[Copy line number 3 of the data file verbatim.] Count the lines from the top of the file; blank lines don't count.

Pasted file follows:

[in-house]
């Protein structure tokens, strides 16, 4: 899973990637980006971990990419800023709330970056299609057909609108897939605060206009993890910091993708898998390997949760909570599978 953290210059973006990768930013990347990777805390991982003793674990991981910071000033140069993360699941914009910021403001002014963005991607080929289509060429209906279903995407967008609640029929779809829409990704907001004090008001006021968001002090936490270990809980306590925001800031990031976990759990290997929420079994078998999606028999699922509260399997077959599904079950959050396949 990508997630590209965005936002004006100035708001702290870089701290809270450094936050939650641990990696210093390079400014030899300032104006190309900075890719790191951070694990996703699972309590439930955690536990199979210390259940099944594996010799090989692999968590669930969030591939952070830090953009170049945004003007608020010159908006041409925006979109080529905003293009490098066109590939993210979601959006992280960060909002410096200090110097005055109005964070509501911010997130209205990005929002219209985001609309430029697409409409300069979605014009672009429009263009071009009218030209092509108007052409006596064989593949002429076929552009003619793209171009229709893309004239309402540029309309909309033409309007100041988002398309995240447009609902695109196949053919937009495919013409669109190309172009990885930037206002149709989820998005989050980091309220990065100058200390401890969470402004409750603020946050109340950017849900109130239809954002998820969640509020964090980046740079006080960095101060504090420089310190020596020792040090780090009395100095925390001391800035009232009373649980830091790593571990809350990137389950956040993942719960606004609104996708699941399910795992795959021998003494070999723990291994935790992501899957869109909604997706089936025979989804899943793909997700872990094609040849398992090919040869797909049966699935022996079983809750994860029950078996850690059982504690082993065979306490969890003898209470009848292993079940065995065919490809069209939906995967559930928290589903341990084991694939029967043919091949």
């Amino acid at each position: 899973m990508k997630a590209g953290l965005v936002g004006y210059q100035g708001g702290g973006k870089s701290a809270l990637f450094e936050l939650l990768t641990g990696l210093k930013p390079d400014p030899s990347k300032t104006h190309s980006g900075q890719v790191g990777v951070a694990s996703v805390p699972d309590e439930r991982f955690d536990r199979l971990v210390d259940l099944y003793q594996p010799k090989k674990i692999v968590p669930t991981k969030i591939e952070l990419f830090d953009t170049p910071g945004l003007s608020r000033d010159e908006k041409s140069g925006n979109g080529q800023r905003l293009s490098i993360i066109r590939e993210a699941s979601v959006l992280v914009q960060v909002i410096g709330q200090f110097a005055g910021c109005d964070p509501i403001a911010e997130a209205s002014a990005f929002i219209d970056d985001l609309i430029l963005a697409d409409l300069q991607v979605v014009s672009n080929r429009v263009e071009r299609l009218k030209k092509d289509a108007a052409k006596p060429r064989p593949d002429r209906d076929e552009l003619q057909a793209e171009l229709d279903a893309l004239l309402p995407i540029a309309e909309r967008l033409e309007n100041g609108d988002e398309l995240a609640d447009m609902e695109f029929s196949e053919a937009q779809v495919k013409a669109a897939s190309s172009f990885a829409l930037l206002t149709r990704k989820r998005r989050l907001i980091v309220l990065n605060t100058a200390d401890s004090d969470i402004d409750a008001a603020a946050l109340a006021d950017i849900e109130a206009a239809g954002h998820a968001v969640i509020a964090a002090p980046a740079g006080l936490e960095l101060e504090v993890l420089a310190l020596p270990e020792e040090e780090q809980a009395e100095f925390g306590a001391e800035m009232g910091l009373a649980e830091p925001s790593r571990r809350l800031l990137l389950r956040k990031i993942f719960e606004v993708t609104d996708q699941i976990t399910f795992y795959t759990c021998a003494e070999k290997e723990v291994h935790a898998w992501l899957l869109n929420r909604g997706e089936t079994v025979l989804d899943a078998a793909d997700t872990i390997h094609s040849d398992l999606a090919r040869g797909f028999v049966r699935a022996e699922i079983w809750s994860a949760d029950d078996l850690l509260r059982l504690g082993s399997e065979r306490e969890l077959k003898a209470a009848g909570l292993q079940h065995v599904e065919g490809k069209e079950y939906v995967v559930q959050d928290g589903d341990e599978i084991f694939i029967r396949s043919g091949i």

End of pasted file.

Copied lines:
């Amino acid at each position: 899973m990508k997630a590209g953290l965005v936002g004006y210059q100035g708001g702290g973006k870089s701290a809270l990637f450094e936050l939650l990768t641990g990696l210093k930013p390079d400014p030899s990347k300032t104006h190309s980006g900075q890719v790191g990777v951070a694990s996703v805390p699972d309590e439930r991982f955690d536990r199979l971990v210390d259940l099944y003793q594996p010799k090989k674990i692999v968590p669930t991981k969030i591939e952070l990419f830090d953009t170049p910071g945004l003007s608020r000033d010159e908006k041409s140069g925006n979109g080529q800023r905003l293009s490098i993360i066109r590939e993210a699941s979601v959006l992280v914009q960060v909002i410096g709330q200090f110097a005055g910021c109005d964070p509501i403001a911010e997130a209205s002014a990005f929002i219209d970056d985001l609309i430029l963005a697409d409409l300069q991607v979605v014009s672009n080929r429009v263009e071009r299609l009218k030209k092509d289509a108007a052409k006596p060429r064989p593949d002429r209906d076929e552009l003619q057909a793209e171009l229709d279903a893309l004239l309402p995407i540029a309309e909309r967008l033409e309007n100041g609108d988002e398309l995240a609640d447009m609902e695109f029929s196949e053919a937009q779809v495919k013409a669109a897939s190309s172009f990885a829409l930037l206002t149709r990704k989820r998005r989050l907001i980091v309220l990065n605060t100058a200390d401890s004090d969470i402004d409750a008001a603020a946050l109340a006021d950017i849900e109130a206009a239809g954002h998820a968001v969640i509020a964090a002090p980046a740079g006080l936490e960095l101060e504090v993890l420089a310190l020596p270990e020792e040090e780090q809980a009395e100095f925390g306590a001391e800035m009232g910091l009373a649980e830091p925001s790593r571990r809350l800031l990137l389950r956040k990031i993942f719960e606004v993708t609104d996708q699941i976990t399910f795992y795959t759990c021998a003494e070999k290997e723990v291994h935790a898998w992501l899957l869109n929420r909604g997706e089936t079994v025979l989804d899943a078998a793909d997700t872990i390997h094609s040849d398992l999606a090919r040869g797909f028999v049966r699935a022996e699922i079983w809750s994860a949760d029950d078996l850690l509260r059982l504690g082993s399997e065979r306490e969890l077959k003898a209470a009848g909570l292993q079940h065995v599904e065919g490809k069209e079950y939906v995967v559930q959050d928290g589903d341990e599978i084991f694939i029967r396949s043919g091949i």